Part two: Nigeria mergers & acquisitions transactions on the rise
Africa's most populous country and fastest-growing economy benefits from the commodities recovery cycle.
A new report has indicated that Nigeria is increasingly on the radar of dealmakers, as the most populous country and fastest-growing economy in Africa has seen a rise in mergers & acquisitions (M&A) activity of late.
“Economic growth in Nigeria has recovered slowly in the last two years as a gradual increase in both oil prices and oil output have supported expansion, and dealmaking has followed suit,” said Morne van der Merwe, the head of corporate/M&A at Baker McKenzie in Johannesburg.
On the latter, latest figures from Global Transactions Forecast issued by global law firm Baker McKenzie and Oxford Economics indicates that M&A deals in 2017 amounted to $469.8 million in Nigeria, rising to $2.7 billion in 2018 – an increase of 475 percent.
This is the antithesis of M&A activity in South Africa, which is Africa’s most industrialised economy. The same Global Transactions Forecast indicates that M&A activity in South Africa has fallen off a cliff in 2018, with $4.3 billion worth of deals in the year – a drop from 2017’s $7.5 billion.
Political uncertainty in South Africa, economic growth that is expected to average less than two percent in 2018, and exogenous factors such as risk-off sentiment towards emerging markets, is the main cause, according to M&A practitioners.
Read more: Part one: South Africa’s M&A activity value reaches $4.3 billion in 2018.
The Global Transactions Forecast predicts that M&A activity in Nigeria will continue to be on the rise. In 2019, it is expected that deals worth around $2.9 billion will be concluded, dropping slightly to $2.5 billion in 2020. In 2021, M&A deal value in Nigeria is forecast to rise to around $3 billion. In terms of deal volume, the Global Transactions Forecast indicates that 24 M&A deals are expected to be concluded in 2019, rising to 27 in 2020 and increasing to 38 in 2021.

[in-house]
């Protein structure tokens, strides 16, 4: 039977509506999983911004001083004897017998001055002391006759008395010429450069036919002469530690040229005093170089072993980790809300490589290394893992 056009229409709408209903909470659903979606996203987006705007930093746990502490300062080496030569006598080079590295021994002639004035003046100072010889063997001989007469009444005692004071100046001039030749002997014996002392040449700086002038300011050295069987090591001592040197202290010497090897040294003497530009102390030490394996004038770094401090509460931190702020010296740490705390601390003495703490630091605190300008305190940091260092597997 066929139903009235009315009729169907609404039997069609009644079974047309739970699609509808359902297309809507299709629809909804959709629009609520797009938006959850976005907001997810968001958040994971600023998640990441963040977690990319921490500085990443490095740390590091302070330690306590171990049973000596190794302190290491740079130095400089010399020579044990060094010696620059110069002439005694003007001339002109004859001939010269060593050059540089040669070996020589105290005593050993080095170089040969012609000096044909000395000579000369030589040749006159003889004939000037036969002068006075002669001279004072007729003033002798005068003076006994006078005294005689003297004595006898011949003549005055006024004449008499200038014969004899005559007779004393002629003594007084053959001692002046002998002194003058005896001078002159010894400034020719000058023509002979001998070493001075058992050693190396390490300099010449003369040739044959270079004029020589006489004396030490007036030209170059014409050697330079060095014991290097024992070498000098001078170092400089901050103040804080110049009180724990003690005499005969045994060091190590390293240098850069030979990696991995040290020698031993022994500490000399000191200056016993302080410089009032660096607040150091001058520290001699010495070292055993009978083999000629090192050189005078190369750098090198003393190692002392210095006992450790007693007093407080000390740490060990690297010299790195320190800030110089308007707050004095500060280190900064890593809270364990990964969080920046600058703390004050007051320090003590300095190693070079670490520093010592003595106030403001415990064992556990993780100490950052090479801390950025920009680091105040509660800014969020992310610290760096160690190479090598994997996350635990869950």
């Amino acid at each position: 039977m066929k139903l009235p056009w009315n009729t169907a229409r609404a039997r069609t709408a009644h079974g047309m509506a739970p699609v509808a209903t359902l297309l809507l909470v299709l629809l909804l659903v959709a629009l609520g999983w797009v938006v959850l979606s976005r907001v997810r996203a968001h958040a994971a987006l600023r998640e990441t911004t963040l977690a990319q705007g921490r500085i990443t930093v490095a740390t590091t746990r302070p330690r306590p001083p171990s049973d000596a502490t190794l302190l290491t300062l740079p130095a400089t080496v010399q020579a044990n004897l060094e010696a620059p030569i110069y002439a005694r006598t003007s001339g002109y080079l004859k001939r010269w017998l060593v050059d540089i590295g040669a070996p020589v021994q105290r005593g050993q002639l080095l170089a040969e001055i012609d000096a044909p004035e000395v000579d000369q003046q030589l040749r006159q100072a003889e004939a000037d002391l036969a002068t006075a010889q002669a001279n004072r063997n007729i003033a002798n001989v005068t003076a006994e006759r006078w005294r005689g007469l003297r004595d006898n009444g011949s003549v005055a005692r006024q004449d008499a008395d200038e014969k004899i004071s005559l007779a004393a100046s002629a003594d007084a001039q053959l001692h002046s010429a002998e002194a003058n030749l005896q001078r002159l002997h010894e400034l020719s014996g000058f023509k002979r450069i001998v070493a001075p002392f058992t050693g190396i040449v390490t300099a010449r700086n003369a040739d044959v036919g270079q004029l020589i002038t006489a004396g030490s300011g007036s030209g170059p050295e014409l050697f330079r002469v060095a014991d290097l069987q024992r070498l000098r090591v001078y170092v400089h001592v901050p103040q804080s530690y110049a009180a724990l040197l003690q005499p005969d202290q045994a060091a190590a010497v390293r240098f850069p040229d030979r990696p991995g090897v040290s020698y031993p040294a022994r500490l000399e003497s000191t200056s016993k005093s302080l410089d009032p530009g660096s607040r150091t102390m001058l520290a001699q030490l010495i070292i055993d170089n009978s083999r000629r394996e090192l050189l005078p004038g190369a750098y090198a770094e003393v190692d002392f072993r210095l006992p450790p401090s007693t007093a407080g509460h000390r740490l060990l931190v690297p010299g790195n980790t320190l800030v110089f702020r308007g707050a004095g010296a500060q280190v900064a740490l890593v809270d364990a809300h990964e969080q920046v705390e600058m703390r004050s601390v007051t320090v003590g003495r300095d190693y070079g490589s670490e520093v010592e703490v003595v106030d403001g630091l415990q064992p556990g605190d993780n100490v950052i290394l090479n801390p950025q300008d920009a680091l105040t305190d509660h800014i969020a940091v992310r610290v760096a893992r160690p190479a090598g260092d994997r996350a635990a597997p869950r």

The year 2015 was a turning point for many African economies that rely heavily on the production and export of commodities for their fortunes, like Nigeria, whose oil proceeds account for more than 60 percent of exports.
The country’s economic growth outlook was dimmed by the oil and commodity price slump and wild swings in local exchange rates. However, a recovery in Nigeria’s economy is on the horizon due to a rebound in commodity prices. Research firm FocusEconomics expects Nigeria’s economy to gain traction in 2019, on the back of stronger household consumption and public spending. However, political uncertainty over the outcome of next month’s general election [scheduled for February 16, 2019] also clouds the outlook for the country’s economy. FocusEconomics panelists see Gross Domestic Product increasing 2.4 percent in 2019 and 2.9 percent in 2020.
One of the drivers of M&A activity in Nigeria is the Initial Public Offerings (IPO) market, as more companies are lining up to list on the Lagos stock exchange. Global Transactions Forecast figures shows that domestic IPOs valued at $340.8 million are expected in Nigeria in 2019, $139.7 million are forecast for 2020 and $216.3 million in 2021.
Wildu du Plessis, the head of capital markets at Baker McKenzie in Johannesburg, said political instability caused a big collapse in capital raising in Nigeria in recent years. “But it’s good to see that Nigeria is recovering and that there is a return of predicted IPOs in Nigeria for 2019 and 2020. Hopefully, this is the start of a long upswing in capital raising activity in the country,” said Wildu.
In Africa as a whole, signs of financial and economic stability should help build confidence and boost dealmaking from 2019 onwards, said Morne. “In addition to Nigeria, countries such as Ethiopia, Ghana, Ivory Coast, Kenya, and Rwanda, are improving economically and further political and economic stabilisation would provide exciting opportunities for future investment.”
According to the Global Transactions Forecast, several major African economies had a turbulent 2017-2018, and though conditions remain difficult in the short term, there are signs that 2019 should be a better year. For Africa overall, the Global Transactions Forecast predicts a rebound in M&A values in 2019 to around $13 billion in total.